I want to talk about what happened in the Valley when Fred Terman came back from World War II knowing what he knew and knowing what he did. Just for some history, in World War II, the office of Scientific Research and Development enlisted university research in helping win the war. It was the first time the military said, “No, no, no. We’re not going to use our own labs to do advanced R&D, though we will –we’re going to enlist all of society including university labs. And we’re going to give out serious bucks for the first time to do this.” $450 million was spent on weapons R&D, good chunk of it with the universities. MIT got an $117 million, Caltech $83 million, Harvard and Columbia $30 million, dramatically changed the direction of velocity of those universities.

Oh, and by the way, Stanford got 50 grand, 50 grand. Terman was so pissed he packed up, and his old PhD adviser, Vennevar Bush, recruited him to head up the Harvard Radio Research Lab. Terman, says, when he returns, this will never happen to Stanford again. His post war strategy is to make Stanford a center of excellence for microwaves and electronics, klystrons, traveling-wave tube, etcetera. And he’s going to build Stanford with the MIT, not Harvard model, of military-university collaboration from day one. Not going to be left out of the gravy train again.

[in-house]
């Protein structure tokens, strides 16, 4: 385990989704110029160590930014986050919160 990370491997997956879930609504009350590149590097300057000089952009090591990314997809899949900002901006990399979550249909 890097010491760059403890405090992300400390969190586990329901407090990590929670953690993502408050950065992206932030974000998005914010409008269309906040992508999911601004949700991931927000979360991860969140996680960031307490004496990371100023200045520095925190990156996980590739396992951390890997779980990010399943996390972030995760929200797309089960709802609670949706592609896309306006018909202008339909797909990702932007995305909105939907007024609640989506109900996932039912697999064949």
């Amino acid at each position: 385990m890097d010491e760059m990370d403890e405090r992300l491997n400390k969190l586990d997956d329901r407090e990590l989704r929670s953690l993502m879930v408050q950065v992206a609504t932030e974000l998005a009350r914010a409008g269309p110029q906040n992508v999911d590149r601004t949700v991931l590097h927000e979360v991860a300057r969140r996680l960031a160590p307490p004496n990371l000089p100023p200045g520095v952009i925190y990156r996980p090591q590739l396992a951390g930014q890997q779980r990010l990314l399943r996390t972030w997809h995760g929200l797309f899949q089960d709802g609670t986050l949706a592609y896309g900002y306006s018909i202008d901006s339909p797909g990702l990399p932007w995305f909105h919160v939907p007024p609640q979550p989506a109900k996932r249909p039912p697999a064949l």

So, Terman being smart, said, “Hey, I had the world’s best people in high power microwaves, radar, advanced electronics paid for by military sitting in Harvard. How can I get them at Stanford?” Eleven of them now become faculty members, pretty cute idea. He reassembles essentially the Radio Research Lab, cream of the crop, at Stanford as faculty. And he sets up the Electronic Research Laboratory, ERL, as part of the engineering department. And for the first four years, works on basic and unclassified research, very benign, great idea. And got the first Office of Naval Research contract in 1946. ONR was the only part of the military even interested in continuing military R&D.

By 1950, Terman turns Stanford’s Electronics Department into the MIT of the west. Well known, really impressive. But the Korean War came. I don’t know if any of you read history but the Soviet Union was our ally in World War II. And after the war ended, things went bad pretty quickly. We thought we had a nuclear monopoly, the Soviet Union detonated its first atomic weapon in 1949. They took over Eastern Europe and the Iron Curtain came down pretty fast. And from what became our ally, very quickly became a not only threat but a nuclear armed threat. It looked like communism was the winning bet.